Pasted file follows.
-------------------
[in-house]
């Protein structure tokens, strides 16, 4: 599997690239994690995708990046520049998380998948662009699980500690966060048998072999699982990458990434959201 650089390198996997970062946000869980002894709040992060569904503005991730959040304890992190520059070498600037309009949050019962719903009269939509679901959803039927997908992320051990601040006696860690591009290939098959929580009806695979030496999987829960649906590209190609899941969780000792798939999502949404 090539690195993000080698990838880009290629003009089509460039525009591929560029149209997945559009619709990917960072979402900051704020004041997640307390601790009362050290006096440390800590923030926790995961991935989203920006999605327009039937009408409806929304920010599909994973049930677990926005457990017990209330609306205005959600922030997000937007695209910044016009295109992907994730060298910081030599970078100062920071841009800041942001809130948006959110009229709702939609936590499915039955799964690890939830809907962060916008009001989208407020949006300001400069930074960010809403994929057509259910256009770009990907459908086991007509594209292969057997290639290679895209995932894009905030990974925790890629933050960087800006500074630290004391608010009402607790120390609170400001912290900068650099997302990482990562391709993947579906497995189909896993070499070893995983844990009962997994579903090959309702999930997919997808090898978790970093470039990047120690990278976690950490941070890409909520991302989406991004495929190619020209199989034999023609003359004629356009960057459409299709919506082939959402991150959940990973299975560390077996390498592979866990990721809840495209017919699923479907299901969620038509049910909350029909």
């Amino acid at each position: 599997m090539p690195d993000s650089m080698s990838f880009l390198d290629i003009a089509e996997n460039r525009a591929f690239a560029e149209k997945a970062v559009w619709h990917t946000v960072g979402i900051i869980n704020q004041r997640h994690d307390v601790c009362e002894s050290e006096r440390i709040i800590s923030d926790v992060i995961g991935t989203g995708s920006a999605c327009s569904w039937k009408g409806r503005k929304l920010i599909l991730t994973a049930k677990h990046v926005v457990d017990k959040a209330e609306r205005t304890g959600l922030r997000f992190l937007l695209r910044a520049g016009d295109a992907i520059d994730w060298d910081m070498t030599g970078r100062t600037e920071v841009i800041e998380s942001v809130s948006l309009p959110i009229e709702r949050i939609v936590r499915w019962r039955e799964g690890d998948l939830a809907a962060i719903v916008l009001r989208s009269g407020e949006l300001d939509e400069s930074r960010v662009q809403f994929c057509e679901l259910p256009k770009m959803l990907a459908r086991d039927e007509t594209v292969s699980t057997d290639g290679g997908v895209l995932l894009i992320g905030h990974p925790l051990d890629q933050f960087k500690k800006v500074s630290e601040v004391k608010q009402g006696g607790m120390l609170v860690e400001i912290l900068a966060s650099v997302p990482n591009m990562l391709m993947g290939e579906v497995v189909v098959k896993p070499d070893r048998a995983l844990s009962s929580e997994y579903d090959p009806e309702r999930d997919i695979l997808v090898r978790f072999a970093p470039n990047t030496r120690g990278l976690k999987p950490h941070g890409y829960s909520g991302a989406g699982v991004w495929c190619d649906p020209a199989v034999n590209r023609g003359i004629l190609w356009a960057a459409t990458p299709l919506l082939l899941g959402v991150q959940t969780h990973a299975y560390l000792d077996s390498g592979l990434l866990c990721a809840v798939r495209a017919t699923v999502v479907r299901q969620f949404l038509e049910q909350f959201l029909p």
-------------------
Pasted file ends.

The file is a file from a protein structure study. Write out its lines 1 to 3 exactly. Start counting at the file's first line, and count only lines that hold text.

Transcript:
[in-house]
């Protein structure tokens, strides 16, 4: 599997690239994690995708990046520049998380998948662009699980500690966060048998072999699982990458990434959201 650089390198996997970062946000869980002894709040992060569904503005991730959040304890992190520059070498600037309009949050019962719903009269939509679901959803039927997908992320051990601040006696860690591009290939098959929580009806695979030496999987829960649906590209190609899941969780000792798939999502949404 090539690195993000080698990838880009290629003009089509460039525009591929560029149209997945559009619709990917960072979402900051704020004041997640307390601790009362050290006096440390800590923030926790995961991935989203920006999605327009039937009408409806929304920010599909994973049930677990926005457990017990209330609306205005959600922030997000937007695209910044016009295109992907994730060298910081030599970078100062920071841009800041942001809130948006959110009229709702939609936590499915039955799964690890939830809907962060916008009001989208407020949006300001400069930074960010809403994929057509259910256009770009990907459908086991007509594209292969057997290639290679895209995932894009905030990974925790890629933050960087800006500074630290004391608010009402607790120390609170400001912290900068650099997302990482990562391709993947579906497995189909896993070499070893995983844990009962997994579903090959309702999930997919997808090898978790970093470039990047120690990278976690950490941070890409909520991302989406991004495929190619020209199989034999023609003359004629356009960057459409299709919506082939959402991150959940990973299975560390077996390498592979866990990721809840495209017919699923479907299901969620038509049910909350029909």
């Amino acid at each position: 599997m090539p690195d993000s650089m080698s990838f880009l390198d290629i003009a089509e996997n460039r525009a591929f690239a560029e149209k997945a970062v559009w619709h990917t946000v960072g979402i900051i869980n704020q004041r997640h994690d307390v601790c009362e002894s050290e006096r440390i709040i800590s923030d926790v992060i995961g991935t989203g995708s920006a999605c327009s569904w039937k009408g409806r503005k929304l920010i599909l991730t994973a049930k677990h990046v926005v457990d017990k959040a209330e609306r205005t304890g959600l922030r997000f992190l937007l695209r910044a520049g016009d295109a992907i520059d994730w060298d910081m070498t030599g970078r100062t600037e920071v841009i800041e998380s942001v809130s948006l309009p959110i009229e709702r949050i939609v936590r499915w019962r039955e799964g690890d998948l939830a809907a962060i719903v916008l009001r989208s009269g407020e949006l300001d939509e400069s930074r960010v662009q809403f994929c057509e679901l259910p256009k770009m959803l990907a459908r086991d039927e007509t594209v292969s699980t057997d290639g290679g997908v895209l995932l894009i992320g905030h990974p925790l051990d890629q933050f960087k500690k800006v500074s630290e601040v004391k608010q009402g006696g607790m120390l609170v860690e400001i912290l900068a966060s650099v997302p990482n591009m990562l391709m993947g290939e579906v497995v189909v098959k896993p070499d070893r048998a995983l844990s009962s929580e997994y579903d090959p009806e309702r999930d997919i695979l997808v090898r978790f072999a970093p470039n990047t030496r120690g990278l976690k999987p950490h941070g890409y829960s909520g991302a989406g699982v991004w495929c190619d649906p020209a199989v034999n590209r023609g003359i004629l190609w356009a960057a459409t990458p299709l919506l082939l899941g959402v991150q959940t969780h990973a299975y560390l000792d077996s390498g592979l990434l866990c990721a809840v798939r495209a017919t699923v999502v479907r299901q969620f949404l038509e049910q909350f959201l029909p």